$50,000 for 196-vote, one-candidate election

In an election that cost the public about $50,000 and produced less than 200 votes, Bob Vos was re-elected March 18 to the Board of Supervisors of the King Conservation District.

  • Monday, June 2, 2008 12:13pm
  • News

In an election that cost the public about $50,000 and produced less than 200 votes, Bob Vos was re-elected March 18 to the Board of Supervisors of the King Conservation District.

Running virtually unopposed, Vos received 185 votes in the countywide election March 18 for a three-year term in Position 2. Eleven write-in votes were cast for other candidates.

Vos was appointed to the board about two years ago. He’s a retired former Boeing employee and raises beef cattle on a farm that’s located between Auburn and Enumclaw.

Vos said he was surprised by the scarce number of votes in last month’s election. Last year, he said, about 1,000 people in the district cast ballots. He expected a larger number this year, but the turnout may have been affected by the fact he was the only announced candidate.

As in past conservation district elections, most registered voters in King County – including cities within the county – were eligible to vote. Ballots could be cast at 10 polling places, including Greater Maple Valley Community Center.

The other polling places were in Auburn, Enumclaw, Issaquah, Kirkland, Renton, Seattle, Shoreline, Carnation and Vashon Island.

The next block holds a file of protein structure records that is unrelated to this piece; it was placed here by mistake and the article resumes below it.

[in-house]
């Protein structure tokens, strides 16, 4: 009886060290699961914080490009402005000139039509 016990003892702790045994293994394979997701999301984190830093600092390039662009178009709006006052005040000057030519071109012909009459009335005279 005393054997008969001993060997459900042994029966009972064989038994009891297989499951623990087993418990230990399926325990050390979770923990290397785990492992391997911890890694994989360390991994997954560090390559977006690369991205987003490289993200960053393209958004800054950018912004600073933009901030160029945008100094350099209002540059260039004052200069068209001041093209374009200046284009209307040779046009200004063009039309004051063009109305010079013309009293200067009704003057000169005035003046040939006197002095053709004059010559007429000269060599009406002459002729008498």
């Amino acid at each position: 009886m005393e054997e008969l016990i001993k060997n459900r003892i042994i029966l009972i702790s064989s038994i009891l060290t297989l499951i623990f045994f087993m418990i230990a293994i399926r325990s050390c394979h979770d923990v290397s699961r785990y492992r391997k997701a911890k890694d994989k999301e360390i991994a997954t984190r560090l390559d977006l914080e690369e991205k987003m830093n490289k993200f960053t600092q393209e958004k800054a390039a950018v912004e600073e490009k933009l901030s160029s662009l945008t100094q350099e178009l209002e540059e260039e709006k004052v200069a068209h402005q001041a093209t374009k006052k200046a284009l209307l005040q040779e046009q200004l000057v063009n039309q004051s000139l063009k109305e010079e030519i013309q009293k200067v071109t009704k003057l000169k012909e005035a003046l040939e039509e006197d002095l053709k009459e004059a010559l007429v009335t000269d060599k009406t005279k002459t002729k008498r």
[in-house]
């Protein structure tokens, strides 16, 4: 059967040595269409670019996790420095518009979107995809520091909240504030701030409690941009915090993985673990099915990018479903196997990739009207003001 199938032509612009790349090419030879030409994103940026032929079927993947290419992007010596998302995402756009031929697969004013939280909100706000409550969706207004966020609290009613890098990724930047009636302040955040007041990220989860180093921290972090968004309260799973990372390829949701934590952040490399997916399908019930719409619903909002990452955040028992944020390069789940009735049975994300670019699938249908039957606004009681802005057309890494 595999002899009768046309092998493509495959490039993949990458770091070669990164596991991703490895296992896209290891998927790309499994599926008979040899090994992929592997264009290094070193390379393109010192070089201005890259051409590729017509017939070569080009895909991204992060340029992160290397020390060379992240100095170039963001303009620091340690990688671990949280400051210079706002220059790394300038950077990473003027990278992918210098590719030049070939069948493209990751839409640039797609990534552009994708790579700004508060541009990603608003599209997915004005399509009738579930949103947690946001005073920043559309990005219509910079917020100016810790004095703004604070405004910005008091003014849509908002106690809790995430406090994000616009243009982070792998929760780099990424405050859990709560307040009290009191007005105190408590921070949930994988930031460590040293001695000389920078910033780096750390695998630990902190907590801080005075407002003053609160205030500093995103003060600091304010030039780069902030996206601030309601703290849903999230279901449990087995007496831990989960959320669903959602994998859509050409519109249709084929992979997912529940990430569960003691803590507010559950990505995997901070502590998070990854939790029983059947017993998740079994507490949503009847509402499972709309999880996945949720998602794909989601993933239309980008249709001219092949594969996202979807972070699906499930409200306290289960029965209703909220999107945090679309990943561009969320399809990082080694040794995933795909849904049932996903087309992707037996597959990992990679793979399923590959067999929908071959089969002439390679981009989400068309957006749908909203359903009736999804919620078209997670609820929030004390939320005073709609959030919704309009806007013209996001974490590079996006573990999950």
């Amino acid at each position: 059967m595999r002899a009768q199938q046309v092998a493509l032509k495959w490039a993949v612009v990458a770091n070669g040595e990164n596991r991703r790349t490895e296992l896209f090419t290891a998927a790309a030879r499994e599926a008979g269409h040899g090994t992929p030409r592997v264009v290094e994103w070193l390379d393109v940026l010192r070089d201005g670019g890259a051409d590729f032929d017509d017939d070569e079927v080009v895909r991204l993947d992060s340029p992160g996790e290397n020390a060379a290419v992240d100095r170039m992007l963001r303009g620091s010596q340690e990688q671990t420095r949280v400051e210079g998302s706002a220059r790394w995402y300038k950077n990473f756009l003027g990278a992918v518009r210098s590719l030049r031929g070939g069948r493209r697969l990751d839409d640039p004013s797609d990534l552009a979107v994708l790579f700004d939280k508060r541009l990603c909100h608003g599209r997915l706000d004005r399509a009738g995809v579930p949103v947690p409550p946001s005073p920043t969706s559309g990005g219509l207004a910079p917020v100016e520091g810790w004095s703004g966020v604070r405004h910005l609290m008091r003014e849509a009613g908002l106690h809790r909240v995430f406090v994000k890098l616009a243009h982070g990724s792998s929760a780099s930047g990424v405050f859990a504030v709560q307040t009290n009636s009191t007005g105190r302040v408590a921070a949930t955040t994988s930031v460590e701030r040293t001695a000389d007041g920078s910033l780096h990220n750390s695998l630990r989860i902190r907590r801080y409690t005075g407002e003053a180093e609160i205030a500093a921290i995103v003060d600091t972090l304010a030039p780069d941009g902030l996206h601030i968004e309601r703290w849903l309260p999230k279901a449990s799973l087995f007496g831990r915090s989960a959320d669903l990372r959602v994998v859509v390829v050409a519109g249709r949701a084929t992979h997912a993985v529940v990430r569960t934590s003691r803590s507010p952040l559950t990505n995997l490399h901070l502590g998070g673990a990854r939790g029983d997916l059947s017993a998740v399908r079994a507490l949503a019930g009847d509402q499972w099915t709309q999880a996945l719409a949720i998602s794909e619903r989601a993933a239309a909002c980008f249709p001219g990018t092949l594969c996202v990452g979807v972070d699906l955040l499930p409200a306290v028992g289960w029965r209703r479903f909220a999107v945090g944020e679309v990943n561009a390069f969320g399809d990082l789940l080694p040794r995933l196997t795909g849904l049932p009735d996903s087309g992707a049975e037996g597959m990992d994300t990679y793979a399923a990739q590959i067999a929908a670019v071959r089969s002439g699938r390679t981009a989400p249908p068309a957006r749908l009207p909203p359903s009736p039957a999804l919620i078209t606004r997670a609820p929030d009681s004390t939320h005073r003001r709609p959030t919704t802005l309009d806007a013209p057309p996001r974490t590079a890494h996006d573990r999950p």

This year’s election was more expensive than past years, but Vos said the district wanted to expand the number of polling places. There were seven last year.

In addition, the district hired an outside firm to conduct the election last month. The district’s own personnel organized and ran previous elections, Vos said.

Part of the money spent on this year’s election went to advertising it, he added.

According to Vos, the board has been trying to raise the profile of the conservation district, which helps manage natural resources and promotes conservation throughout the county.

He speculated the money for last month’s election might have been better-spent on “on-the-ground” projects.

The district, which has headquarters in Renton, is funded primarily through assessments on all property within the district’s boundary (except for the cities of Federal Way, Enumclaw, Pacific, Milton and Skykomish).

Proceeds from the tax, including about $6 million last year, are shared by the district for its operations and programs and by cities for natural-resource management and conservation projects. The latter include watershed protection, restoration and salmon conservation.

The Board of Supervisors awards grants that are based on recommendations from three watershed advisory groups, including the Lake Washington-Cedar-Sammamish Salmon Recovery Council. The groups involve jurisdictions within the watershed areas.

The Renton Reporter contributed to this report.

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